Feel like a design chameleon? You’re not alone
Many designers assume that they need to find “their look,” or one pattern style which becomes synonymous with their name and brand. If you find that look, your calling, your raison d’être, then you can build a lifestyle brand similar to Orla Kiely by licensing your patterns and possibly manufacturing your own product line. On the other hand, if you never find this solitary style or if you get bored creating in one style, then breathe a sigh of relief, you can still develop a financially successful design business as a design chameleon, creating patterns with different looks depending on the client, the trend or simply your mood. Hundreds of designers, including some very dear friends and I, have done so, and you can do the same.
The key to finding success is to know your limits. I can create patterns for a variety of customers, price points, industries and regions. I love to draw vintage-inspired detailed florals and then jump to textual patterns the following day. However, there are certain styles that I have never been able to master, such as cute animals and typography. When clients approach me with projects such as these, I pass the work along to other freelance designers. I know my limits.
When I walk students through The Sellable Sketch process, I recommend a similar technique. Start with one style for your first collection and see how it feels. If you loved every minute of the process, then use that style until you get bored and the pattern sirens begin to call your name. If the style feels awkward or uncomfortable then put it on the “No, thank you” list and move on to a new technique or style.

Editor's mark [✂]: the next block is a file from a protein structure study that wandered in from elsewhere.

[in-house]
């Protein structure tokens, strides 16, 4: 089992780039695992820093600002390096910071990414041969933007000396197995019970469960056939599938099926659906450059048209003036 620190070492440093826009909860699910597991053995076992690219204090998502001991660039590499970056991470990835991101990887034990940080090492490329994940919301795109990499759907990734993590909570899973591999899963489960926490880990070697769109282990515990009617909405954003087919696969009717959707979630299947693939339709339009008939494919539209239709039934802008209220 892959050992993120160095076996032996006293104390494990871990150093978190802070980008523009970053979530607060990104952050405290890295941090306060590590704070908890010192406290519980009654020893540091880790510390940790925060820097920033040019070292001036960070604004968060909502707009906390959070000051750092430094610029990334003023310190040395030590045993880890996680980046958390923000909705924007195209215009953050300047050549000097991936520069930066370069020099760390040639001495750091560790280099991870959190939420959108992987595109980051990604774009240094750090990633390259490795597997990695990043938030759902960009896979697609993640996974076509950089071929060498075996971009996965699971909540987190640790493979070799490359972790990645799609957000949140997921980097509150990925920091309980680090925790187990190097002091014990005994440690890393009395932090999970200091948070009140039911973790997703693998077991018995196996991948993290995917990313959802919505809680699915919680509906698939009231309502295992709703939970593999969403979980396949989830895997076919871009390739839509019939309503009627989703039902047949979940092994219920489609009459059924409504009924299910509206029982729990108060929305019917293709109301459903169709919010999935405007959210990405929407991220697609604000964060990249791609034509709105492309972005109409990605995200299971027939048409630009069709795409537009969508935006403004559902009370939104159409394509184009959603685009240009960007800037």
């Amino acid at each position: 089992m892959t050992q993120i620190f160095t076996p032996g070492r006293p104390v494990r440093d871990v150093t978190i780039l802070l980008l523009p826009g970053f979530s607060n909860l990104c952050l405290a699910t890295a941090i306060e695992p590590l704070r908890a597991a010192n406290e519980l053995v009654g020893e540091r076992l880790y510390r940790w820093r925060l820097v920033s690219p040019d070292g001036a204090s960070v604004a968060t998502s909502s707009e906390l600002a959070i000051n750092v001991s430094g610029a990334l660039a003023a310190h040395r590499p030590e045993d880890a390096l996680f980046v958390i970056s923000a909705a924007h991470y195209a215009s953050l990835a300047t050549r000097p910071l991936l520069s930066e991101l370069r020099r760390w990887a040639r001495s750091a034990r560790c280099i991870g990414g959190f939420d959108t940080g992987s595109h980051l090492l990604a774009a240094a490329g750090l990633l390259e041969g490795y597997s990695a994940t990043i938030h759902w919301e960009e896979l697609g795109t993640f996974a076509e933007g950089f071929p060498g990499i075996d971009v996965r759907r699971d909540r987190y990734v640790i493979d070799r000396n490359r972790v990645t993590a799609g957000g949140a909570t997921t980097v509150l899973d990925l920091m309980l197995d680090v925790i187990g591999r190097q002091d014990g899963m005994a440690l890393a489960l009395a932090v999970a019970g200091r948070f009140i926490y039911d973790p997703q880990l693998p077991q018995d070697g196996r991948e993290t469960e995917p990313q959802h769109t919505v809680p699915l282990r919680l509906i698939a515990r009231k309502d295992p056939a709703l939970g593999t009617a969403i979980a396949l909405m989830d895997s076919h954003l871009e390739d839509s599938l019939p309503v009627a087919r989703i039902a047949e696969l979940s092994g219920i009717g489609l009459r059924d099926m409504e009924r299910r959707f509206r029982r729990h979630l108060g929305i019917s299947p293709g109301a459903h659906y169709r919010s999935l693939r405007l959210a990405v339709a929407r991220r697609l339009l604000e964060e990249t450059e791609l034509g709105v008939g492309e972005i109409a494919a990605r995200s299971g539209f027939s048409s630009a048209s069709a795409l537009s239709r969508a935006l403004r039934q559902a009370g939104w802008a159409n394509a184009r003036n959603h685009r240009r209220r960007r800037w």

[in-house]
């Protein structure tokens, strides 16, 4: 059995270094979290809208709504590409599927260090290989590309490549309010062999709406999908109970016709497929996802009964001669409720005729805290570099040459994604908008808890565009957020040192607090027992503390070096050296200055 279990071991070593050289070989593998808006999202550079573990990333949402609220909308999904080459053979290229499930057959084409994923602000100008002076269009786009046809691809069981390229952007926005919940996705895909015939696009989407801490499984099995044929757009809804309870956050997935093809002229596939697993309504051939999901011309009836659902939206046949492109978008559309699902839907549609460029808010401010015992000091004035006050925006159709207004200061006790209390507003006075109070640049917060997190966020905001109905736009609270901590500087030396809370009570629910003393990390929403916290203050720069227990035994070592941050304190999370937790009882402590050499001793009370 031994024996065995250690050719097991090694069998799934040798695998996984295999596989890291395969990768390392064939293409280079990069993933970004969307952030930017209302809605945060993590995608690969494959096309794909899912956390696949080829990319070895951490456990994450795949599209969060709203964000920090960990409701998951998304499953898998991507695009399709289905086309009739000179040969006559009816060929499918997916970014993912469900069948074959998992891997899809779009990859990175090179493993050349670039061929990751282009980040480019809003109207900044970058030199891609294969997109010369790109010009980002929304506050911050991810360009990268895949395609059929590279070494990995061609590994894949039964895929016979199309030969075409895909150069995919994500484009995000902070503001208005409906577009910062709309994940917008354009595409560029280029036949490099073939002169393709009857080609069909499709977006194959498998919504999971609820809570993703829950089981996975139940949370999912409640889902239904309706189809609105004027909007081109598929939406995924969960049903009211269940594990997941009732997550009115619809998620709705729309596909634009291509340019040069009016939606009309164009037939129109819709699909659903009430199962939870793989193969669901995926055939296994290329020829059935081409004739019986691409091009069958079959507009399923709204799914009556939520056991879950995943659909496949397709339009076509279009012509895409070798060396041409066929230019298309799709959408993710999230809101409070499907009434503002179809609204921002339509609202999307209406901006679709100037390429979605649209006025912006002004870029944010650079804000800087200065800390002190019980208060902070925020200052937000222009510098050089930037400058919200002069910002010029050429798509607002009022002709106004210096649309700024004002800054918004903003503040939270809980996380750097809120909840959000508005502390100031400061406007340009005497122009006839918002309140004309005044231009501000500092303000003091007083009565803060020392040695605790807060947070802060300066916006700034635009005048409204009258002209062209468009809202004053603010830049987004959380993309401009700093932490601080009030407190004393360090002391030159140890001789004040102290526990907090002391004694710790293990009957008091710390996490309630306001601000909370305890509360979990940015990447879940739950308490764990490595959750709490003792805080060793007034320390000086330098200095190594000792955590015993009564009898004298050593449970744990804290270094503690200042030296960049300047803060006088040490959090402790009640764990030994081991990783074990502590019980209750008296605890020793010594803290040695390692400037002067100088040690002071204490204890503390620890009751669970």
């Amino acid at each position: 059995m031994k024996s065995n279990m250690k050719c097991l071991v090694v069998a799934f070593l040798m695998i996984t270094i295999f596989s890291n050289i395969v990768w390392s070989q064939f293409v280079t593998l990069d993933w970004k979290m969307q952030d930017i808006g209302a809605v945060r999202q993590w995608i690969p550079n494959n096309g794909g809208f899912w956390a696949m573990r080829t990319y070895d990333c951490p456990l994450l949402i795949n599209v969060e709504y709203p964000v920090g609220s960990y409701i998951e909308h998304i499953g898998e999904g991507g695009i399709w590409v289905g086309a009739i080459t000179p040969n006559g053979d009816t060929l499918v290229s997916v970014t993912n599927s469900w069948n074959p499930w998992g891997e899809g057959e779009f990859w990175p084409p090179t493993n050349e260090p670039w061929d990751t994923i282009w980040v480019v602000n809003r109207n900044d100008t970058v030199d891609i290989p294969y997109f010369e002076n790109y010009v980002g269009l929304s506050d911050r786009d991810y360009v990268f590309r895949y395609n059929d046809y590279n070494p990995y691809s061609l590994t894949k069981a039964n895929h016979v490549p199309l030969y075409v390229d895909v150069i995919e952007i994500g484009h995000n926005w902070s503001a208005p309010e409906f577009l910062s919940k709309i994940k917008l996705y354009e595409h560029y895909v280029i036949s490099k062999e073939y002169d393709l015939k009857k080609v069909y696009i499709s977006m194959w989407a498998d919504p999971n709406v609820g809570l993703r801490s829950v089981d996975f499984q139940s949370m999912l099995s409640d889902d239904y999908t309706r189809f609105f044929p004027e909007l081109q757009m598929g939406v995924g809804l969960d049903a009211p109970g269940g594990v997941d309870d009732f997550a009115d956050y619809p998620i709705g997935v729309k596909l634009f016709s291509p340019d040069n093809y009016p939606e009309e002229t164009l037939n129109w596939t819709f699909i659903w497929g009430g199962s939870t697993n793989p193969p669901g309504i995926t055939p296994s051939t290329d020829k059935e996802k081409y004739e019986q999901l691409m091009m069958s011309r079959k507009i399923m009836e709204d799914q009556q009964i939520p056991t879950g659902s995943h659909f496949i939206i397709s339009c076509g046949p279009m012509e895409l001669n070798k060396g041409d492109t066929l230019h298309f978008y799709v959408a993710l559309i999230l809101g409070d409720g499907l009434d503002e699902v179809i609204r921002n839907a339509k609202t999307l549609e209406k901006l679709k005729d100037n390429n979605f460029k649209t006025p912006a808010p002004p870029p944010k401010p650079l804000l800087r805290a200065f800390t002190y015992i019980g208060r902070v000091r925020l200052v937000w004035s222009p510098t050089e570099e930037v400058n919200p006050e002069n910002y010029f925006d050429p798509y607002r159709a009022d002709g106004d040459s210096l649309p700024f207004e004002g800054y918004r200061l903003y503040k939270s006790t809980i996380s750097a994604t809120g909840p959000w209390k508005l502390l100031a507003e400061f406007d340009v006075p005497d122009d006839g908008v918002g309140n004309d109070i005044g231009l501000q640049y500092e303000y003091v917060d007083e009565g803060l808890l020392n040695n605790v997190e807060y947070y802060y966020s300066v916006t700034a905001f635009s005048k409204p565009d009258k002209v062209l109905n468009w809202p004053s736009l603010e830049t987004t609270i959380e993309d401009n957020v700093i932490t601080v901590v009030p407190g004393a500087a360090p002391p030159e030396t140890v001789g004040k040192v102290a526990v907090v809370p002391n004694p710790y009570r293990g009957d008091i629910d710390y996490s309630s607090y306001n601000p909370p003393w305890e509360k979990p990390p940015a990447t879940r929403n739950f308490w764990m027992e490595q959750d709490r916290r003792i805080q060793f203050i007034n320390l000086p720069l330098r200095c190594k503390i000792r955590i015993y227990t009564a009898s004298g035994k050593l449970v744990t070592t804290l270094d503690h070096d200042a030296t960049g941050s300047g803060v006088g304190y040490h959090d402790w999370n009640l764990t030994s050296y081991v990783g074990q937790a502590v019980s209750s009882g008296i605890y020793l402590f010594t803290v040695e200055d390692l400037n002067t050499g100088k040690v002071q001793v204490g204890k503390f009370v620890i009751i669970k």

Being a self proclaimed design chameleon doesn’t necessarily mean that you should allow yourself to run wild, you may just want to focus your business in other ways, such as in the way you sell your patterns or the industries that you choose to target. Having a focus to your business will allow you to stay on track and will give potential customers some way of identifying you, “Oh, that is the designer who creates beautiful home decor patterns,” or “that’s the designer who rocks the childrenswear market.”
When developing patterns in a variety of styles, the key is to have each style represented equally. For example, you should not have one watercolor collection next to 20 vector based collections. You want to give the impression that your collections are diverse, not scattered.
If you have one style that you love, that is authentic to you, then run with it…if not, don’t force yourself into a design box. Instead, find your own way to focus and define your business.
Enjoy the process, Michelle